Disclaimer – the periodicity of the test may vary depending on the medication you are taking for diabetes, hypertension and cholesterol.

6)      How much time to give your doc before switching over?

Tricky question!!!

                I might get beaten up by my colleagues for my answer! But what the heck!!

Here it goes

Actually there is no time frame .

Consider changing your doctor if

                He does not explain you Diabetes

                Does not give you proper instructions on diet

                Does not tell you how to take the tablets

                Does not mention & insist on the time gap between taking tablets and food

Does not tell you to repeat HbA1c every 3 months

Keeps changing tablets every visit despite good sugar control

Does not provide you a mode of contacting him in case of doubt. ( email or contact person in his absence)

Does not explain symptoms of hypoglycaemia and what to do at that time.

Now again coming back to time frame , before taking a decision ask yourselves one question...

have you followed all instructions given by your doc at all times? If you have neglected your doc’s advice even once then the mistake is on your part.

If you feel you have followed everything strictly then i feel 3 visits spaced 2 months apart with adequate investigations should put you on the right track.

7)      How do you know that you are on the correct treatment?

HbA1c  less than 7 or showing a decreasing trend

No or very minimal hypoglycaemic symptoms

Other parameters are also taken care of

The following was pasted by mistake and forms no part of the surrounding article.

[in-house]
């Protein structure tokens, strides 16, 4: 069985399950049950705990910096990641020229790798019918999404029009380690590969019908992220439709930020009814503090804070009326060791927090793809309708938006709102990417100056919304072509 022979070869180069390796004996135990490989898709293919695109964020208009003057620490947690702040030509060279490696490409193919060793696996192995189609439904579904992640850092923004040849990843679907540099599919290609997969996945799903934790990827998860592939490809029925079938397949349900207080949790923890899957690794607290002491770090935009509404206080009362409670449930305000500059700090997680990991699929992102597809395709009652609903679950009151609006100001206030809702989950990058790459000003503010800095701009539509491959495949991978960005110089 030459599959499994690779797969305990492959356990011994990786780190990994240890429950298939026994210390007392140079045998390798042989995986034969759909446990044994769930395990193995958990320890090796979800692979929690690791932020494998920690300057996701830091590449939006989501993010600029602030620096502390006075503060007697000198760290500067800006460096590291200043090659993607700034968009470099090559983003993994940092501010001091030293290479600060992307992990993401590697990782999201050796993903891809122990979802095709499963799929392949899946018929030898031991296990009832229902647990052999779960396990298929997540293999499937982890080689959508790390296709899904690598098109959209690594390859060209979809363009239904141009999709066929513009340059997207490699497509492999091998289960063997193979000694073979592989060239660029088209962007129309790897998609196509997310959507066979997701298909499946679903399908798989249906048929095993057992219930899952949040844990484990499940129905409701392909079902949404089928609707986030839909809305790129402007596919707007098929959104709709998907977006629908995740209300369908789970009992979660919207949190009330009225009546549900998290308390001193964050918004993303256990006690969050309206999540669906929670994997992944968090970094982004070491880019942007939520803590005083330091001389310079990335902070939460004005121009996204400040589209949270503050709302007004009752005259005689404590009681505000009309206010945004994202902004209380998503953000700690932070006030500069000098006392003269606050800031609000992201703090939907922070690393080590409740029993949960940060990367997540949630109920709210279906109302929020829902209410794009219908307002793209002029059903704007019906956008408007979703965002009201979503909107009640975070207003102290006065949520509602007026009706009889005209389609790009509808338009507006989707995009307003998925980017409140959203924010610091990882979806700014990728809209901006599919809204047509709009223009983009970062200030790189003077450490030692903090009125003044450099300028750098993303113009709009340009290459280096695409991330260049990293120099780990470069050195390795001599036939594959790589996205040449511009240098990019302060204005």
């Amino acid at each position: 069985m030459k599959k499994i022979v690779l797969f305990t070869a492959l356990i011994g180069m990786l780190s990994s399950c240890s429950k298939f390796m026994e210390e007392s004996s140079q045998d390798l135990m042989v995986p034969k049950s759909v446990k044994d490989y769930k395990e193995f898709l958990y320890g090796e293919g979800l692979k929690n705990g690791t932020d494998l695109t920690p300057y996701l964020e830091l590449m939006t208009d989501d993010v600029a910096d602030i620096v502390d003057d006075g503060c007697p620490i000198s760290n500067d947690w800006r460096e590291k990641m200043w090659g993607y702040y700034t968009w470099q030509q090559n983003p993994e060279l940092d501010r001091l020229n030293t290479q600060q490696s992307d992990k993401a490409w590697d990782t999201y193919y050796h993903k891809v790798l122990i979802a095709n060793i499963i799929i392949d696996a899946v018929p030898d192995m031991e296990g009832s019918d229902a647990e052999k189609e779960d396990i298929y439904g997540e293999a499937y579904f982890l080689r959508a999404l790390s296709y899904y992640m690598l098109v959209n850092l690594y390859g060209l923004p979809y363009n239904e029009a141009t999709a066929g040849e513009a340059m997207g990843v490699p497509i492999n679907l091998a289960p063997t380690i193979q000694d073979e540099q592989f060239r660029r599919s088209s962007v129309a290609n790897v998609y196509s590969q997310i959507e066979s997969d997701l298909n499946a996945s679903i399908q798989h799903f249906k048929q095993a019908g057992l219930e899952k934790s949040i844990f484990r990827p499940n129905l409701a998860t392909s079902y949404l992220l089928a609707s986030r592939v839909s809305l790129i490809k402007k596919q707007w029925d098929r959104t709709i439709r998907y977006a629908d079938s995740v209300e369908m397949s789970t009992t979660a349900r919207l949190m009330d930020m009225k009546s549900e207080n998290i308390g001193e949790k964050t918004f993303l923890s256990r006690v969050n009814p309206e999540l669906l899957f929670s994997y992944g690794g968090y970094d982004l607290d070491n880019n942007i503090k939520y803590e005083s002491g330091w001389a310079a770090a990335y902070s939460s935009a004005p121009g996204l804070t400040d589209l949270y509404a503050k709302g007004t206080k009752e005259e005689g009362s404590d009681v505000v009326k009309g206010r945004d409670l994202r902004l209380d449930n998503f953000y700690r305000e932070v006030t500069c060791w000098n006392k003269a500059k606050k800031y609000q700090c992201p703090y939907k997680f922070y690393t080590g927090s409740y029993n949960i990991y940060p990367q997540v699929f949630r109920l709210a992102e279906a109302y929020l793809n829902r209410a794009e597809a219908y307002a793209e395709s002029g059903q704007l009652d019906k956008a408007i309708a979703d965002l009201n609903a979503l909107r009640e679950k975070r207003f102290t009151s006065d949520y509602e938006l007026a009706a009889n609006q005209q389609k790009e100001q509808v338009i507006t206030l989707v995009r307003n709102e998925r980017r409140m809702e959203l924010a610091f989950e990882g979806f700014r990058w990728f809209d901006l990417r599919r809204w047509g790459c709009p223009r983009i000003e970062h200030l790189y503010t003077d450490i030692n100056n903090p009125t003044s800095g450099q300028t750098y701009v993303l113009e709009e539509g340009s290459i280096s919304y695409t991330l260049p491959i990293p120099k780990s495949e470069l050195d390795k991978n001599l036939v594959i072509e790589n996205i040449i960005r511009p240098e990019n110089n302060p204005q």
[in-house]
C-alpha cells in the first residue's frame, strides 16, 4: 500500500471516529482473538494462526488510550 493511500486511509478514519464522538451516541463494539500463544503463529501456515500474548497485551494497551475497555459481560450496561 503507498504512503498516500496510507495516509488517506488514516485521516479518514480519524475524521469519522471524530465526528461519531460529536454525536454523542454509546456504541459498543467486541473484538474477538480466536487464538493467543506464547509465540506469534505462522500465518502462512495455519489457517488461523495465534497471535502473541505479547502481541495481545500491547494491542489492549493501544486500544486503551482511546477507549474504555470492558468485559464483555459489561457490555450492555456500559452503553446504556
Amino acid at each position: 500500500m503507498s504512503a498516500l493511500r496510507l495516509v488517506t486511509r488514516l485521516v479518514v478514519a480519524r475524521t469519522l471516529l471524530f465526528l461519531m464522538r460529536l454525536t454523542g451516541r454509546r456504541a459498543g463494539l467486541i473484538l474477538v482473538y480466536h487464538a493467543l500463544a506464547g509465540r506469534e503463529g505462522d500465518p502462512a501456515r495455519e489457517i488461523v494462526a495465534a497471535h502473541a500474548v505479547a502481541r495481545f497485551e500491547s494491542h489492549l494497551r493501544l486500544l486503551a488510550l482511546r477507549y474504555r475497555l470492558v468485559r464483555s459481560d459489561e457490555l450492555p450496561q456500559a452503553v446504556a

No retinal changes during yearly reviews

No microalbuminuria

Treatment is always combined with insulin sensitizers ( unless contraindicated)

8)      When do we use insulin?

If your initial blood sugars are very high in type 2 diabetes. It is definitely possible to step down from insulin to tablets after satisfactory blood sugar control.

                Insulin is not addictive

                Insulin is not habitual, so don’t be scared!

Type 1 diabetes

Uncontrolled blood sugars

Pregnancy ( remember baby is more important)

Steroid usage

Planning for surgery

While treating ulcers , wounds, infections

Fluctuating sugars

There is also a view that using insulin intermittently will give some rest to the overworked pancreatic beta cells. There has been evidence that patients on intermittent insulin do better with oral tablets for diabetes.

                Thanks for your patient reading! I am sure that this post would have been helpful to atleast some of you. Every diabetic would have faced one of these questions some time or the other. Feel free to comment. I have presented this topic in a way i feel is simple. I hope all of you find it easy to understand.  Feel free to contact me for any queries at riyaz.arka@gmail.com

17 September, 2012


i have been doing some random screening of reviews posted on various websites regarding tradjenta.
this is what i have come across as feedback from some patients
1.increase in sugar values
4.light headedness
6.back pain.
i am not sure if these symptoms are related to the drug or just individual variations.
any body here using linagliptin?
any side effects till now?
any change in sugar values?